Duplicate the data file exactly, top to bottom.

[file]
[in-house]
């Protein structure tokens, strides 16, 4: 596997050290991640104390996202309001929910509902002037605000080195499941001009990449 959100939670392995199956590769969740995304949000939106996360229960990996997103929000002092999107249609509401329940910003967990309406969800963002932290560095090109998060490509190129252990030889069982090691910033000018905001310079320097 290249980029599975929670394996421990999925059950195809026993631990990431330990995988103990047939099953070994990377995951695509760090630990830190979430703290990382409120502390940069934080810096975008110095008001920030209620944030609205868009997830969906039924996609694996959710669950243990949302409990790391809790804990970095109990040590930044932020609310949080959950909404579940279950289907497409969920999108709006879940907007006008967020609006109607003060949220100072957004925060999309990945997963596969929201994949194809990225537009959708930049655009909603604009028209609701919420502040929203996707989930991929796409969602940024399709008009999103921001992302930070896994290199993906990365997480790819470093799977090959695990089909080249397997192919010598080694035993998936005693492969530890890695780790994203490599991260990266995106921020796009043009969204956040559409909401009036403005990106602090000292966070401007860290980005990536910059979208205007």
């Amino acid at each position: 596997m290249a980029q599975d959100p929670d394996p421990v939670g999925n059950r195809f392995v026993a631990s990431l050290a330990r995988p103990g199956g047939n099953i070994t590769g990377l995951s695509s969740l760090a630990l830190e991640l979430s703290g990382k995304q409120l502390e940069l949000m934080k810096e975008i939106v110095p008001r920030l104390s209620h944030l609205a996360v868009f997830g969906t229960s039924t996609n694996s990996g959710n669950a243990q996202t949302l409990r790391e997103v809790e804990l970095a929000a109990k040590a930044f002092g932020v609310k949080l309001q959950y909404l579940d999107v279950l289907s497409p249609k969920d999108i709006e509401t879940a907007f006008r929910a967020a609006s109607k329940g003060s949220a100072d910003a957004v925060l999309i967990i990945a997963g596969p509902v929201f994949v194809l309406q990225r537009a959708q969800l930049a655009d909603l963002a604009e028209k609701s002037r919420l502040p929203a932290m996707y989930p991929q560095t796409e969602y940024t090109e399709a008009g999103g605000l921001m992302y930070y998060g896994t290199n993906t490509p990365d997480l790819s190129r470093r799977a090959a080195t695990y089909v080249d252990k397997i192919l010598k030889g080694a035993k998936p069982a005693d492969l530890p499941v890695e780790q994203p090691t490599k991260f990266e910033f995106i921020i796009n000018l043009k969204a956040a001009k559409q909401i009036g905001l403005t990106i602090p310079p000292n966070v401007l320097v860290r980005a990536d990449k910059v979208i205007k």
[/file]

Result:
[in-house]
């Protein structure tokens, strides 16, 4: 596997050290991640104390996202309001929910509902002037605000080195499941001009990449 959100939670392995199956590769969740995304949000939106996360229960990996997103929000002092999107249609509401329940910003967990309406969800963002932290560095090109998060490509190129252990030889069982090691910033000018905001310079320097 290249980029599975929670394996421990999925059950195809026993631990990431330990995988103990047939099953070994990377995951695509760090630990830190979430703290990382409120502390940069934080810096975008110095008001920030209620944030609205868009997830969906039924996609694996959710669950243990949302409990790391809790804990970095109990040590930044932020609310949080959950909404579940279950289907497409969920999108709006879940907007006008967020609006109607003060949220100072957004925060999309990945997963596969929201994949194809990225537009959708930049655009909603604009028209609701919420502040929203996707989930991929796409969602940024399709008009999103921001992302930070896994290199993906990365997480790819470093799977090959695990089909080249397997192919010598080694035993998936005693492969530890890695780790994203490599991260990266995106921020796009043009969204956040559409909401009036403005990106602090000292966070401007860290980005990536910059979208205007």
């Amino acid at each position: 596997m290249a980029q599975d959100p929670d394996p421990v939670g999925n059950r195809f392995v026993a631990s990431l050290a330990r995988p103990g199956g047939n099953i070994t590769g990377l995951s695509s969740l760090a630990l830190e991640l979430s703290g990382k995304q409120l502390e940069l949000m934080k810096e975008i939106v110095p008001r920030l104390s209620h944030l609205a996360v868009f997830g969906t229960s039924t996609n694996s990996g959710n669950a243990q996202t949302l409990r790391e997103v809790e804990l970095a929000a109990k040590a930044f002092g932020v609310k949080l309001q959950y909404l579940d999107v279950l289907s497409p249609k969920d999108i709006e509401t879940a907007f006008r929910a967020a609006s109607k329940g003060s949220a100072d910003a957004v925060l999309i967990i990945a997963g596969p509902v929201f994949v194809l309406q990225r537009a959708q969800l930049a655009d909603l963002a604009e028209k609701s002037r919420l502040p929203a932290m996707y989930p991929q560095t796409e969602y940024t090109e399709a008009g999103g605000l921001m992302y930070y998060g896994t290199n993906t490509p990365d997480l790819s190129r470093r799977a090959a080195t695990y089909v080249d252990k397997i192919l010598k030889g080694a035993k998936p069982a005693d492969l530890p499941v890695e780790q994203p090691t490599k991260f990266e910033f995106i921020i796009n000018l043009k969204a956040a001009k559409q909401i009036g905001l403005t990106i602090p310079p000292n966070v401007l320097v860290r980005a990536d990449k910059v979208i205007k």